The CMA released a guide for influencers receiving social media endorsements. Following these simple rules can help influencers avoid trouble with their social media activity in the UK. The number one guideline is to say when you’ve been paid, given, or loaned products or services in return for a social media post. It is equally important to be clear about your relationship with a brand or business, even if you’re just receiving discount codes and giveaways. Your audience doesn’t want to be mislead, so it is crucial not to pretend you are just a customer, or you have used something that you haven’t. The CMA is clear that disclosures should be transparent, easy to understand, unambiguous, as well as timely and prominent, meaning disclosures should be made upfront.
Attempting Regulation Worldwide
While every market faces its own regulation, 4 major markets are pioneering the rules of the influencer marketing industry. The Australian government adopted a laissez-faire approach in regards to regulating influencer marketing, announcing that it must simply be labeled as such to participate in these online activities. On the other hand, this government had to learn from their mistakes, as they previously used influencers for their own campaigns, ranging from encouraging young girls to do sports and inviting young men to join the Australian Air Force, to alcohol brands and unsavory dietary supplements. Since this could be perceived as poor use of Australian taxpayer dollars, they determined that influencers will not be used for future campaigns. Canada’s Advertising Regulatory Authority, also known as Ad Standards, produced a document for the influencer marketing industry to educated all parties involved about their duty of transparency. Ad Standards announced that disclosures should be clear and use widely accepted hashtags that social media users, blog readers, and YouTube audiences can understand. In order not to be fined in Canada, influencers must use hashtags such as: #ad, #sponsored, #XYZ_Ambassador or #XYZ_Partner, in which XYZ is the brand name. Any other combination of words can be considered unclear and subject to fines. In the U.S., such transparency is a shared obligation as the FTC (Federal Trade Commission) addresses it’s warnings to both the brand and the influencer when false advertising is in question. This competition authority is very vigilant about transparency in the online advertising sector and refer all to the old FTC Act which again, prohibits false advertising. The FTC, similar to the pedagogical approach of Canada, believes a simple hashtag can avoid any risk, as this displays the nature of the advertisement. The advertising council in Belgium, the JEP, was a little slow to react as they published their first marketing recommendations in October of 2018. However, the JEP continues to raise awareness towards their goal to remove any ambiguity from the commercial nature of publications.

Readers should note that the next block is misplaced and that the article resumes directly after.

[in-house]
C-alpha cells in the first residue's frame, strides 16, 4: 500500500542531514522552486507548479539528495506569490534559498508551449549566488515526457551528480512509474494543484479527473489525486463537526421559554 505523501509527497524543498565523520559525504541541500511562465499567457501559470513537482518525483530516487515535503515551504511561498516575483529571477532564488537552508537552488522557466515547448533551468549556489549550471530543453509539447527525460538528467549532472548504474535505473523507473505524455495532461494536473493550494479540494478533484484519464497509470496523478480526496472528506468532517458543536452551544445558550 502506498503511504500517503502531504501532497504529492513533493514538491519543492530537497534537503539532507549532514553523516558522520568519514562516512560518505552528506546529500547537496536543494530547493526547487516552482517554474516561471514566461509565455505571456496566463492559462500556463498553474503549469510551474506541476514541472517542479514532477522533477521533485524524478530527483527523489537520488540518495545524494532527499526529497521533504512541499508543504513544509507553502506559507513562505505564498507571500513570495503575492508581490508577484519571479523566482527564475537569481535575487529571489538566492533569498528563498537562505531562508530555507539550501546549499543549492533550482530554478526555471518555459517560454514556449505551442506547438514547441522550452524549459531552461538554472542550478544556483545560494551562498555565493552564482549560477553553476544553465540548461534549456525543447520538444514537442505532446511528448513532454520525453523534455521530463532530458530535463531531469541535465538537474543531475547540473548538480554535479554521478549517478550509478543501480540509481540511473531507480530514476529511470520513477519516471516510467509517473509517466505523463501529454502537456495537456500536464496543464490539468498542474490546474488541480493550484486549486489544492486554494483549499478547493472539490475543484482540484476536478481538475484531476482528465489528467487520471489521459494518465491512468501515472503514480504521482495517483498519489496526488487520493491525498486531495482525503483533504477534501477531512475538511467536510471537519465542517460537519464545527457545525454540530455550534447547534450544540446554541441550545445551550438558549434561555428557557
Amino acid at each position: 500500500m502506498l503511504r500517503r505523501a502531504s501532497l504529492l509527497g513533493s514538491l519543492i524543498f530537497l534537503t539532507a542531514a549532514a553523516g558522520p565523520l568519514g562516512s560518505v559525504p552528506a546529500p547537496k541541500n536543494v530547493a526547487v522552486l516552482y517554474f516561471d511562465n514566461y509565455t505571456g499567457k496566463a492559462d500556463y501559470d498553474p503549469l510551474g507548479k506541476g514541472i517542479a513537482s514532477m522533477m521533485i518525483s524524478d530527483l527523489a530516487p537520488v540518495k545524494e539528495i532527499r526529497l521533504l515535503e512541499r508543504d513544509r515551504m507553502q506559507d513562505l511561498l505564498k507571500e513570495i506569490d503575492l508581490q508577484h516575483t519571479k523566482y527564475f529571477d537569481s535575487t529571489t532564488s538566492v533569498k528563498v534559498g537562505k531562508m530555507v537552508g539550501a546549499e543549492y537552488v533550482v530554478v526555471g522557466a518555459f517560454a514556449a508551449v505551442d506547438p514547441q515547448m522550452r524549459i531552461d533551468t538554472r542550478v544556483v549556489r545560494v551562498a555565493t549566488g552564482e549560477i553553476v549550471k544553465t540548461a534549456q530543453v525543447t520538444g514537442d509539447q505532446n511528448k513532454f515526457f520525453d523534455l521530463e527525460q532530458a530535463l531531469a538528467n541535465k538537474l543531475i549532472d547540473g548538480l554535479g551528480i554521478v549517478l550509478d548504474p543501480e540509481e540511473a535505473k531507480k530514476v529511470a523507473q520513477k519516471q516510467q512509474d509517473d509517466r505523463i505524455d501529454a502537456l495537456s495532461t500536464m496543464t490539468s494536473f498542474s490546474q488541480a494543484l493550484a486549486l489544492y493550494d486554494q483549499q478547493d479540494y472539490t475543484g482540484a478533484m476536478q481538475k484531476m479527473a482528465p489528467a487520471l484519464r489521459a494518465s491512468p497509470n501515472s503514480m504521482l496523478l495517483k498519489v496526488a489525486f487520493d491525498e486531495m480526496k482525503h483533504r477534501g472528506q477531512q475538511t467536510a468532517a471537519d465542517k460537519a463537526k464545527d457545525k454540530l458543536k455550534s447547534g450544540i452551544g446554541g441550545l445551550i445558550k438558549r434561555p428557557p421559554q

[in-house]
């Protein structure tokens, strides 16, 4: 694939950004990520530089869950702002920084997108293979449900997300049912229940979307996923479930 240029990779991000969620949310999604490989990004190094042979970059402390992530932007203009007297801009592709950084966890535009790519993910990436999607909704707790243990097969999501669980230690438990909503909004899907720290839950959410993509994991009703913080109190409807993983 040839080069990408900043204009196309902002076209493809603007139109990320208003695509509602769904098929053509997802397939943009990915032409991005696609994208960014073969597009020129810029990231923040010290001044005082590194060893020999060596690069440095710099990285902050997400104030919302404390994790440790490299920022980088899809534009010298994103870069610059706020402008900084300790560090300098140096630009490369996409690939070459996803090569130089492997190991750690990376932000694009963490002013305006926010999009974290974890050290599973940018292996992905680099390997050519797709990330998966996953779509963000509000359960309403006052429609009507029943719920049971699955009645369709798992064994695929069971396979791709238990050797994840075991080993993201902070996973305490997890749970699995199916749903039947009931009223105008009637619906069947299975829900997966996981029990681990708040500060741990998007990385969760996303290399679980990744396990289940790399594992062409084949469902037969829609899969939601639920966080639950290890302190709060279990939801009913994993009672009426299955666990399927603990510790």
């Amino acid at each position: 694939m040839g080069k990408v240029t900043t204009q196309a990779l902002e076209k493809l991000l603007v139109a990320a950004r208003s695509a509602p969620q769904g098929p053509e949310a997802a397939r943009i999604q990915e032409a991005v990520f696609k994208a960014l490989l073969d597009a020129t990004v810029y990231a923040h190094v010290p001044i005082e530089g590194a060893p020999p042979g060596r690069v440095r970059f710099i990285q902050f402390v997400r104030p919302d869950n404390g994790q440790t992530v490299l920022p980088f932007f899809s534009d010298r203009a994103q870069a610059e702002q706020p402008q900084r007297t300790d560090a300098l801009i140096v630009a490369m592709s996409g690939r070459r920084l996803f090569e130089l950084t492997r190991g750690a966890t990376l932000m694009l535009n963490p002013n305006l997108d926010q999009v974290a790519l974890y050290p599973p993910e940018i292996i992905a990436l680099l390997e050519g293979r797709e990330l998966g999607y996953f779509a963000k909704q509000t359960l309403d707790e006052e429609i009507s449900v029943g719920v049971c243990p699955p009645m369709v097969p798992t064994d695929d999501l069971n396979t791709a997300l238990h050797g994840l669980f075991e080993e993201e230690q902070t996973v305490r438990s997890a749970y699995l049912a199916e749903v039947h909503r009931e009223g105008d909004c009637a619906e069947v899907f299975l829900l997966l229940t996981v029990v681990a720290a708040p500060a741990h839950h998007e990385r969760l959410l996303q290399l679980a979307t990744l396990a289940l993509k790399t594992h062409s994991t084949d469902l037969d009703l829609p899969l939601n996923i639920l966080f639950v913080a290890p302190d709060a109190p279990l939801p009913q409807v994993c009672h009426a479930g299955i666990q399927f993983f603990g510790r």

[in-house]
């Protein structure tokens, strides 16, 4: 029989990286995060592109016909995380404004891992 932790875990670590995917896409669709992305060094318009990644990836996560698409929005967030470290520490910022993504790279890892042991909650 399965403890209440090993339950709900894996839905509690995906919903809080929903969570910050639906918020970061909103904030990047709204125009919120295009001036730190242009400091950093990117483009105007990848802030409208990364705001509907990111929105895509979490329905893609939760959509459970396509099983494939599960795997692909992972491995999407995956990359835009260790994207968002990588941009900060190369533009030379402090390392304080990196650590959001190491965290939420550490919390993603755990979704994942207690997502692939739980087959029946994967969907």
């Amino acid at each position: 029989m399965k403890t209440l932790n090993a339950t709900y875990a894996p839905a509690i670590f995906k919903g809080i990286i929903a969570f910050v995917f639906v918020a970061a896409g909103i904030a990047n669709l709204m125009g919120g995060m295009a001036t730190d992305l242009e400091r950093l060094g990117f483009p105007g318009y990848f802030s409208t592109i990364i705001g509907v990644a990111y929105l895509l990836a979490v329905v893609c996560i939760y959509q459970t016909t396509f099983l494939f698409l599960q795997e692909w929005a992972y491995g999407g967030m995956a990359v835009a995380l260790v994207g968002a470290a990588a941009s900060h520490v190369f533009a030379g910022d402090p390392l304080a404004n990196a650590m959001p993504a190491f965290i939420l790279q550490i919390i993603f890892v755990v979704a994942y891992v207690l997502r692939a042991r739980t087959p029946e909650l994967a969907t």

Better Safe than Sorry
To avoid confusion or government fines, brands and marketers need to ensure that influencers are aware of and following the guidelines and rules provided by government and advertising agencies like the FTC, as well as the individual platforms they are utilizing. Brands should closely monitor influencers, training them if necessary regarding the guidelines and brand expectations, as well as reviewing the posts about the business at hand. Brands should simply pay special attention for the sake of their business, as one wrong move (or post) can directly and even severely affect brand image, sales, and the overall health of an online presence.